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What do you think of the idea of a two-income trap? - Page 12

post #221 of 234
Quote:
Originally Posted by That Is Nice View Post
In this example, I think you need to look at taxable income and deductions. The couple making nearly $80k didn't have any kids, so they don't get all the deductions and credits associated with kids and child care.

If they didn't own a house, they wouldn't get those deductions.

They are probably falling into a very high tax bracket, and probably pay not only a lot more in taxes but a higher percentage of their income in taxes than you.

If you have children, childcare, are going to school, and own a home, you have all kinds of tax deductions and credits, and are probably are about as low in any tax bracket as you can get.

Their $80k might look pretty close to your $405k, after taxes and divided by 12 months.
Right. I should have been more clear. His wife is in school too and they own a house. So really the only difference is we have a child. But maybe the child really does add a lot of tax savings? I'm not all that savy with this stuff.

Quote:
Originally Posted by That Is Nice View Post
I think these two issues are totally separate and not cause and effect. Yes, much of mainstream America makes poor financial choices (or rather lives beyond their means and fails to save) but that does not mean the family could live within their means on one income.

We are a family who can not live on one income. We have made excellent financial choices. We have perfect credit, saved for a down payment, have paid off nearly everything we own, have never had credit card debt, and have over 6 months of living expenses saved.
I get this too and totally understand that not every family can make it on one income. I guess your area really factors in too. Obviously my income wouldn't cut it in California KWIM? Then again my income would be more then enough in other areas of the country and could probably add in some vacations! Good for you for having 6 months expenses saved. We do not have that. We used to have it but then DS came and I took 4 months unpaid mat leave then we ran into some hospital bills and the rest is history. Now we can't get caught up with savings
post #222 of 234
Quote:
Originally Posted by Luv_My_Babies View Post
A lot of people make less than $30k per year and still work. I make about half that and I'm currently the only employed adult in our house (DH is on medical leave) and I HAVE to work. Any income is better than no income.
I took it to mean referring to the second income. It sure does seem like there is a point where you're just breaking even to have that second parent work. Having said that, if by working you are making it more possible to increase that income over time than you would by staying home, then it can make sense. It was almost that way for me. At first it was really barely worth working, but eventually I was able to get a 401K started and my career has gotten back on track. Plus, after I was working, DH lost his job. I think I would have had a much harder time finding a job and starting back to work under that pressure. But we didn't feel as stressed and he was able to relax a little bit and find the next job.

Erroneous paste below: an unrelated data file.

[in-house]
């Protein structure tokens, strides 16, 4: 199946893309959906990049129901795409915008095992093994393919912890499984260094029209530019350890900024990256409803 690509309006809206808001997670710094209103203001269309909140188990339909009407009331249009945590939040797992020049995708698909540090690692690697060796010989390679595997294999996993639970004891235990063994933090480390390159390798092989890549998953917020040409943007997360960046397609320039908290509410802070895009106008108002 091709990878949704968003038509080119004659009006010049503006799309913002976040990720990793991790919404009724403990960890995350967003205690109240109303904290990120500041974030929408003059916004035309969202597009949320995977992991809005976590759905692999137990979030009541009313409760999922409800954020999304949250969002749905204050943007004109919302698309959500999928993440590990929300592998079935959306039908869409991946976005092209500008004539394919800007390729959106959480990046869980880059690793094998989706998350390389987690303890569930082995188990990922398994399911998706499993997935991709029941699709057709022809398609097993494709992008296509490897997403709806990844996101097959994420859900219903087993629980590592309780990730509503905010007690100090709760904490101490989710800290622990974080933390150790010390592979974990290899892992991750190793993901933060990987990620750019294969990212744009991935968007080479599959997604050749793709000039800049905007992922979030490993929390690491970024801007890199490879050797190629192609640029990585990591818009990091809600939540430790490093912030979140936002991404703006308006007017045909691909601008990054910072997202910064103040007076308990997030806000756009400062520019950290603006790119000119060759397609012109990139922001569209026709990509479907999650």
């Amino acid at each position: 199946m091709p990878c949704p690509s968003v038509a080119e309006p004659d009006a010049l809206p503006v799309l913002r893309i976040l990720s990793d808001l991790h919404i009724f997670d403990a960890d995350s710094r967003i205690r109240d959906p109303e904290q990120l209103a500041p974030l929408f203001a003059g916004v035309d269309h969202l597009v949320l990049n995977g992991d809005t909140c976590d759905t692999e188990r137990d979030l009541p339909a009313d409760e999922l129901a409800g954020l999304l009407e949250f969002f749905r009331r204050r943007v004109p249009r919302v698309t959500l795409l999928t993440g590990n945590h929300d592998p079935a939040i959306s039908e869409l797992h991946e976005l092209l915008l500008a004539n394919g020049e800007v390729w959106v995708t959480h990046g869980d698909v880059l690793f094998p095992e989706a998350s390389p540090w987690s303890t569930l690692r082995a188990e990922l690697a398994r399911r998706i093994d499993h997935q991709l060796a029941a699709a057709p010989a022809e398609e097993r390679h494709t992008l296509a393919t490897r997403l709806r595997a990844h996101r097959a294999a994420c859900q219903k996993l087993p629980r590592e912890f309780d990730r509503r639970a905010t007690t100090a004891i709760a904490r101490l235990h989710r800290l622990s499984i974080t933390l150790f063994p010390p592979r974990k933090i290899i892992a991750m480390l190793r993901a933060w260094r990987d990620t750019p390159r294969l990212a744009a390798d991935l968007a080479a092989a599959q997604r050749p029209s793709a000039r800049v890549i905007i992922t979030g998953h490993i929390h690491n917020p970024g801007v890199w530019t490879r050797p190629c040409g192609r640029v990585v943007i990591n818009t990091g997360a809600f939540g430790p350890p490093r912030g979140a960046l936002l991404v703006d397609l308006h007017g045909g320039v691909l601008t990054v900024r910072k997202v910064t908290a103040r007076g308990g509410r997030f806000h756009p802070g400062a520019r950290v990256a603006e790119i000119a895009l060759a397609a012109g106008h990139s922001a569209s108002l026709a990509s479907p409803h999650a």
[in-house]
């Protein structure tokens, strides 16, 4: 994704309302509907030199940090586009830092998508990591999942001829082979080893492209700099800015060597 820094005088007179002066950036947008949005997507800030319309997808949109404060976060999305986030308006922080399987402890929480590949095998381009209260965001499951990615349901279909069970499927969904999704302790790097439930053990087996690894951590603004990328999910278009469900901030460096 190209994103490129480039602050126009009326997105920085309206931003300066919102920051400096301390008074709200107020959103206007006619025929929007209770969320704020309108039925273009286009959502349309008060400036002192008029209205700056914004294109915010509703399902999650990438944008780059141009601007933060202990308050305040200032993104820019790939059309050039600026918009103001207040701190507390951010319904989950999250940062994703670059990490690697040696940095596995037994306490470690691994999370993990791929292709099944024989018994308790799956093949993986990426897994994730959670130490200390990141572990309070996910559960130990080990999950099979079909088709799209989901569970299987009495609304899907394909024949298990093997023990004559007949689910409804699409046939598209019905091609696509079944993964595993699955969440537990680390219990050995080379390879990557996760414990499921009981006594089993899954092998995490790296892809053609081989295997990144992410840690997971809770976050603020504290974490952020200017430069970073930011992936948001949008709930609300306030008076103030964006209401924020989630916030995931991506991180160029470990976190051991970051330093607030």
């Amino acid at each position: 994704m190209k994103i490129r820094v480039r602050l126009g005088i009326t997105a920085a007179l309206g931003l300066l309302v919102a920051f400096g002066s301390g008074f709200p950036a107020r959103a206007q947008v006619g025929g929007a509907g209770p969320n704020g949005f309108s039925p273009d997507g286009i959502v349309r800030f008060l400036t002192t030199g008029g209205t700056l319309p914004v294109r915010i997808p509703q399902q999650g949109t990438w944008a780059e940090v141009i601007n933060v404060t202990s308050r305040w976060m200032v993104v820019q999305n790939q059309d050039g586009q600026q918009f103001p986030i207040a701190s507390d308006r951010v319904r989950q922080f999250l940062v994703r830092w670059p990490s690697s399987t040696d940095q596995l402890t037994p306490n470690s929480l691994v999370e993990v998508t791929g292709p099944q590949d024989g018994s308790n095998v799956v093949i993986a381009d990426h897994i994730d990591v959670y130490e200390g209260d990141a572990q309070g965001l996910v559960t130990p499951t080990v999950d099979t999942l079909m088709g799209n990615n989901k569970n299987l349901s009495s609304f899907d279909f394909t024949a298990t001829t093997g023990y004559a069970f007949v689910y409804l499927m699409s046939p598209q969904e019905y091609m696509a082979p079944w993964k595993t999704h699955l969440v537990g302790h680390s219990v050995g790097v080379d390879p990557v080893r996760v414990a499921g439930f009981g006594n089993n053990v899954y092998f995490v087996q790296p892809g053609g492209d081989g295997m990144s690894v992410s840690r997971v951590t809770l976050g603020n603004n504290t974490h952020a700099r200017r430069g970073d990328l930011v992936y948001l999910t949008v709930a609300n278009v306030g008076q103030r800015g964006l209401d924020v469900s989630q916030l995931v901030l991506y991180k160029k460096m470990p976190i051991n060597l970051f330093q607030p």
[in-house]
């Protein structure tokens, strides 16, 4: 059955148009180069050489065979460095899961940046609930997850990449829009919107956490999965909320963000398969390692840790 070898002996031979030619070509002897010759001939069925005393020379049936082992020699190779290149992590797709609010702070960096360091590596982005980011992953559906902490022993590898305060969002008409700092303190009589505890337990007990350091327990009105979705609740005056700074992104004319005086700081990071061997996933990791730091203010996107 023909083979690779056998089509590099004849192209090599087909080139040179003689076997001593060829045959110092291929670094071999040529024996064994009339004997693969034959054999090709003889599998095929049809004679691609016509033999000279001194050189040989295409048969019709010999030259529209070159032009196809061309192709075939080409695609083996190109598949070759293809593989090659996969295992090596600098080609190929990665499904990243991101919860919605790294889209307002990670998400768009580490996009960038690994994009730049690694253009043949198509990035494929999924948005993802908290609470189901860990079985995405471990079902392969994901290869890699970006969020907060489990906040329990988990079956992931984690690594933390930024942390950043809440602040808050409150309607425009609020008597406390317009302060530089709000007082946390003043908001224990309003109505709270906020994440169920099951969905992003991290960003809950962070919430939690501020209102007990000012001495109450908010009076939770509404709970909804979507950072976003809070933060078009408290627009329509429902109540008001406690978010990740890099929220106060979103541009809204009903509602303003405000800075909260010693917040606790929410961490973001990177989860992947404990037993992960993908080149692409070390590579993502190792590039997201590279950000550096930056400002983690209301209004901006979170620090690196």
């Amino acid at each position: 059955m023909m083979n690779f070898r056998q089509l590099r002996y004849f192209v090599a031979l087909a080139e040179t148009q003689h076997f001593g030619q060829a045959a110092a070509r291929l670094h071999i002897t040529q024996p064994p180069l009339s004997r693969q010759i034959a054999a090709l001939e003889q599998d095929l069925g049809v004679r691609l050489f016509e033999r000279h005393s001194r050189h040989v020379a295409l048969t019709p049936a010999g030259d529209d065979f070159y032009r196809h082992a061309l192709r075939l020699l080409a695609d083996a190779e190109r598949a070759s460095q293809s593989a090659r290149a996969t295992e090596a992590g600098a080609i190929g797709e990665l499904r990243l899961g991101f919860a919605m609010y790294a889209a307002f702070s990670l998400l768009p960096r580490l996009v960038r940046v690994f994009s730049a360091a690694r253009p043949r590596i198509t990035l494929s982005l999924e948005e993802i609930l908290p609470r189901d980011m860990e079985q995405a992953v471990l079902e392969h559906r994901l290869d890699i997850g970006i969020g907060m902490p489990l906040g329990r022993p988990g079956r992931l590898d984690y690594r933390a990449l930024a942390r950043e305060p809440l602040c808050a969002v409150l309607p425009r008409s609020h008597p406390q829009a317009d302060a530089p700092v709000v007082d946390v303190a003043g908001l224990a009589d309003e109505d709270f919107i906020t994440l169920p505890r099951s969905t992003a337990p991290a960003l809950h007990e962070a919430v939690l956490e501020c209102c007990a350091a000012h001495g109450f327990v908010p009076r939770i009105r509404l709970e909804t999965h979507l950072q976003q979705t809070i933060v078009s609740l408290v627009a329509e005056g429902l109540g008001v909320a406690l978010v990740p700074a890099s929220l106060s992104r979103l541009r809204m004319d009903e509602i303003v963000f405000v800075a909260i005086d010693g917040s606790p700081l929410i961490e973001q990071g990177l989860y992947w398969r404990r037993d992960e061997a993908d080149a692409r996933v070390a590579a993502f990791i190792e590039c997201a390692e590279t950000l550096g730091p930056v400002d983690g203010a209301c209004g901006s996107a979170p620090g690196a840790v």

By the same token, we find it easy to fall into the trap of making more and then spending more and that's something we are working hard to stop doing.

There's pos and neg with any sitch. I feel for all parents today. It's very, very hard no matter what you do.
post #223 of 234
Quote:
Originally Posted by That Is Nice View Post
I think these two issues are totally separate and not cause and effect. Yes, much of mainstream America makes poor financial choices (or rather lives beyond their means and fails to save) but that does not mean the family could live within their means on one income.

We are a family who can not live on one income. We have made excellent financial choices. We have perfect credit, saved for a down payment, have paid off nearly everything we own, have never had credit card debt, and have over 6 months of living expenses saved.

Now all that has come at a price. We have never gone on a "nice" vacation and the last vacation of any kind was years and years ago. We had a very cheap wedding, we live very frugally, we shop at thrift stores, we watch our spending carefully. We haven't done a lot of things that friends of ours have...



We also have never had any help from family or windfalls so to speak. Everything we've done has been 100% because of paychecks and saving. However, we also haven't had any bad illnesses, knock on wood, or lay offs that were very long, knock on wood again. So, some of it is indeed luck, and also how you respond to situations.

Despite all the frugality, though, we'd be hard pressed to make it work long term on one income.
Ditto. This is us as well. I am convinced that cost of living and income levels have a lot to do with whether or not both partners need to work. If my DH made more, then it might be possible for me to stay home all the time, or visa versa. But that isn't likely to happen, ever.
post #224 of 234